Postdispersal selection following mixed mating in Eucalyptus regnans.

The fate of inbred progenies strongly influences the evolution of natural populations undergoing mixed mating. While the response to selection following mixed mating may be quite different to that under random mating (Allard et al. 1968; Wright and Cockerham 1985; Hedrick 1990), inbreeding depression prior to reproduction will reduce the contribution of inbreds to the final mating population. If few self-progeny survive, evolution will effectively follow that of a randomly mating population (Lande et al. 1994). Inbreeding depression has been studied extensively in many plant species (reviewed in Charlesworth and Charlesworth 1987; Husband and Schemske 1996; Ritland 1996; Williams and Savolainen 1996). However, many of these studies have been short term and conducted in greenhouses or gardens, which may underestimate the intensity of inbreeding depression due to the absence of competition (Schmitt and Ehrhardt 1990; Ritland 1996). Further, while early acting inbreeding depression appears to be well documented, there is a lack of information of later-age inbreeding depression in long-lived angiosperms, as noted by Husband and Schemske (1996) and Ritland (1996).

The study of long-lived plants is of particular interest as the rate of mutation per generation may be much higher than for small annual species, suggesting differences in the expression of inbreeding depression (Lande et al. 1994; Husband and Schemske 1996). Long-lived conifers exhibit severe inbreeding depression for seed set and for later age growth and moderate levels for survival in the field and reproductive traits (Husband and Schemske 1996; Williams and Savolainen 1996). However, conifers are wind pollinated and out-crossing rates are generally close to one (Aide 1986). In addition, conifers possess polyembryony, which enables selection against inferior embryos without reducing reproductive output (Sorenson 1982). Here we report on late-acting inbreeding depression and selection in progenies from mixed mating after competition has developed between inbred and outcross progenies of a long-lived forest-tree angiosperm, Eucalyptus regnans Muell.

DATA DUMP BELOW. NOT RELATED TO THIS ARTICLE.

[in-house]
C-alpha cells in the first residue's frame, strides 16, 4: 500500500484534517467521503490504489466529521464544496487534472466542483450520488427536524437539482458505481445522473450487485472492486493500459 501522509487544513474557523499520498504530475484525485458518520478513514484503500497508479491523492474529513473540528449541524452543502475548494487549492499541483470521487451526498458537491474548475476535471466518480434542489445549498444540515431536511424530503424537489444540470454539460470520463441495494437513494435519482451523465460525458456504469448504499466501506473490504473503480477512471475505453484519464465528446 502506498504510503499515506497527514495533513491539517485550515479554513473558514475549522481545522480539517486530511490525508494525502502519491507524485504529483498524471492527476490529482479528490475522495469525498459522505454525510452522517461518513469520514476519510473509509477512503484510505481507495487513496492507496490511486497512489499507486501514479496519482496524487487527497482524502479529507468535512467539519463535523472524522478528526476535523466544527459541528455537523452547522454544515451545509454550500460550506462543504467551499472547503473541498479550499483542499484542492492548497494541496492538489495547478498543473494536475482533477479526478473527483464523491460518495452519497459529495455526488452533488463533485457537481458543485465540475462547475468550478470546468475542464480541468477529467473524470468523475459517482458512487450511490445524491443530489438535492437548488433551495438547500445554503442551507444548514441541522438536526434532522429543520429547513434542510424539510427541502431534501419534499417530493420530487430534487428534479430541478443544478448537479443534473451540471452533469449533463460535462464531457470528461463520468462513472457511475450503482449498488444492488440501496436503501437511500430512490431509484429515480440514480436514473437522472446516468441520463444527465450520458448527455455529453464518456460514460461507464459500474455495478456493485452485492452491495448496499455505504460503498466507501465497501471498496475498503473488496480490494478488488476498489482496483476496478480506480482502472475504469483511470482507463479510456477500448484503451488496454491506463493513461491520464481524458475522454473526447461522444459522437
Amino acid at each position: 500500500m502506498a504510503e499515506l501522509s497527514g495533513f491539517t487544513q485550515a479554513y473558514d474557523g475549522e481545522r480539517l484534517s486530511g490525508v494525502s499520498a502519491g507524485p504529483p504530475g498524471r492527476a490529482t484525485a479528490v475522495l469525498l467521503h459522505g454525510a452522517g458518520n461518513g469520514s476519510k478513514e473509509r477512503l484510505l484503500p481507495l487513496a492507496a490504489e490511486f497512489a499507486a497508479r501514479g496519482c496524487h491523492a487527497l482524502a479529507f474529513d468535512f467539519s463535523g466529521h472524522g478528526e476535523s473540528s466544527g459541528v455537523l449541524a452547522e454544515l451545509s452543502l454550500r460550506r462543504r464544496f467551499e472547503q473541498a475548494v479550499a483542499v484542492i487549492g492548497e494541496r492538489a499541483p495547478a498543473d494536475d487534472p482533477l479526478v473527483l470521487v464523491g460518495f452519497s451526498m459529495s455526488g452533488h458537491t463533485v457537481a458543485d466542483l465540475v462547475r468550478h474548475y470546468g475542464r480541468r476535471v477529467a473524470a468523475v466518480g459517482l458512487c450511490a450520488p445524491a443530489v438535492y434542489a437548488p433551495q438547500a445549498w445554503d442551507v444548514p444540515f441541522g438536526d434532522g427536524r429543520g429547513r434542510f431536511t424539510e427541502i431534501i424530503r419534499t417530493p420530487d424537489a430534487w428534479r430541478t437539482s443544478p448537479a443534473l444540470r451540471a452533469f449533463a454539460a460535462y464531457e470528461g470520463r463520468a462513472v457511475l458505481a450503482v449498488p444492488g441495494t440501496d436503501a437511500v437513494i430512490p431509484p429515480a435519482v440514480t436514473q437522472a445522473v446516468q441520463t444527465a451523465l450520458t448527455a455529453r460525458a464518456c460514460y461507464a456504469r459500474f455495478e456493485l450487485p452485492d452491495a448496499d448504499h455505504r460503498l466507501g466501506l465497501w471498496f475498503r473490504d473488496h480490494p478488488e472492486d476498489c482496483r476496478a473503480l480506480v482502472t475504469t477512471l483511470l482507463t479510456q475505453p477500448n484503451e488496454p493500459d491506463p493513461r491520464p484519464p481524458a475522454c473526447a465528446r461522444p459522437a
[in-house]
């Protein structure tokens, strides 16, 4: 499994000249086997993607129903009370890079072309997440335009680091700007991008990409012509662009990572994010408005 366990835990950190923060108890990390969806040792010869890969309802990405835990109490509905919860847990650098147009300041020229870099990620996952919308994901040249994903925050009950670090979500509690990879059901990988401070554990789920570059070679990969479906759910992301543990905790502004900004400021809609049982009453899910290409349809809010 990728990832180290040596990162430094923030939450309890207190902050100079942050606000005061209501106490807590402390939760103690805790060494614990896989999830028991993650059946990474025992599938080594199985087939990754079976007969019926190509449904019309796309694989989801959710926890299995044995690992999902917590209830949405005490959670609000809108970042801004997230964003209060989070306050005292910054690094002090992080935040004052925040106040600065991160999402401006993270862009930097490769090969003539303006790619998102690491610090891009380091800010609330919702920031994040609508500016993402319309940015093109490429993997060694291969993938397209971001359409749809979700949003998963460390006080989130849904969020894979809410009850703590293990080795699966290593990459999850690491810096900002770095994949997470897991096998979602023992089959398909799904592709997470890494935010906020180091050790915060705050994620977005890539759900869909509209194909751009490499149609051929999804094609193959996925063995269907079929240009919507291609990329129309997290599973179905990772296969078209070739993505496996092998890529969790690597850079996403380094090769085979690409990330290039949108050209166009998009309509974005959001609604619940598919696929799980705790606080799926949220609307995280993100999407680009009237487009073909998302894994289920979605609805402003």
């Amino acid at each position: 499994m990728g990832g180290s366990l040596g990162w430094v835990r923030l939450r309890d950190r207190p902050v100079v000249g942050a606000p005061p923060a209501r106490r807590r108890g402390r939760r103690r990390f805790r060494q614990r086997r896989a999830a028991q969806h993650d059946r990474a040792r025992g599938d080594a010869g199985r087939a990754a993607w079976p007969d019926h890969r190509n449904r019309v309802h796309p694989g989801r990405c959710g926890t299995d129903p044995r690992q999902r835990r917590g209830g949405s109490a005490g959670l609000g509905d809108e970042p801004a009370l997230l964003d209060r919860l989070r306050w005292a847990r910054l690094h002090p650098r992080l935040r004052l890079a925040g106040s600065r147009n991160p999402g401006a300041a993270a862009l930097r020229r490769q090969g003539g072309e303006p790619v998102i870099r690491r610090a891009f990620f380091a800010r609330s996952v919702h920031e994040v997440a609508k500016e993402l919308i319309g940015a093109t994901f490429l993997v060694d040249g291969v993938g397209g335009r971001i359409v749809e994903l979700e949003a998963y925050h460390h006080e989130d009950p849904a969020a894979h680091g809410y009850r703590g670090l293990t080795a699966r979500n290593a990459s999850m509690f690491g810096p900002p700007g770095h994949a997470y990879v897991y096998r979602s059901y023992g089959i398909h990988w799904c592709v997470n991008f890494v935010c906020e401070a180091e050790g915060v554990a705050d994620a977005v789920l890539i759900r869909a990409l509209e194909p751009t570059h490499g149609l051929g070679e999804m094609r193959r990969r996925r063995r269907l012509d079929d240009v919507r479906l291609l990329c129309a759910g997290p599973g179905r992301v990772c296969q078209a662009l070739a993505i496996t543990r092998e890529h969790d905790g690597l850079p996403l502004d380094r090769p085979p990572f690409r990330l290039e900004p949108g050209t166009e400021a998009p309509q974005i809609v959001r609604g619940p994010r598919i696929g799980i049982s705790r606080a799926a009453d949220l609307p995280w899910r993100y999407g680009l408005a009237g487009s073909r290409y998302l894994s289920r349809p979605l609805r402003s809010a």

Eucalyptus regnans is the tallest angiosperm species in the world, attaining heights of up to 90-100 m (Ashton 1981). It is a common dominant of the forests of southeastern Australia, generally forming pure, even-aged stands on rich, fertile soils in high rainfall areas (Ashton 1981). The species is mass flowering, producing up to 1 million small, hermaphroditic, flowers per tree during a single season (Fripp et al. 1987). Pollination occurs via a variety of nonspecific insect and other animal (Ashton 1975; Griffin 1980) vectors. Although individual flowers are protandrous (Griffin and Hand 1979), the flowering phenology provides ample opportunity for selfing via geitonomy (Griffin 1980). Prezygotic self-in-compatibility is not important with equivalent numbers of fertile self and outcross ovules present at 16 wk after controlled pollination (Sedgley et al. 1989). However, lower seed production under controlled self-pollination compared to cross-pollination (Griffin et al. 1987) indicates that self-pollinated ovules suffer inbreeding depression after this date. Moreover, in mixed pollinations, outcross ovules out compete selfs, resulting in higher outcrossing rates than predicted based on the fitness of the cross-types determined from the independent pollination treatments (Griffin et al. 1987). Overall, 18% to 77% of the mature seeds produced by E. regnans under natural pollination are selfs (Fripp et al. 1987; Griffin et al. 1987; Moran et al. 1989), although clearly the rate of actual self-fertilization is much higher.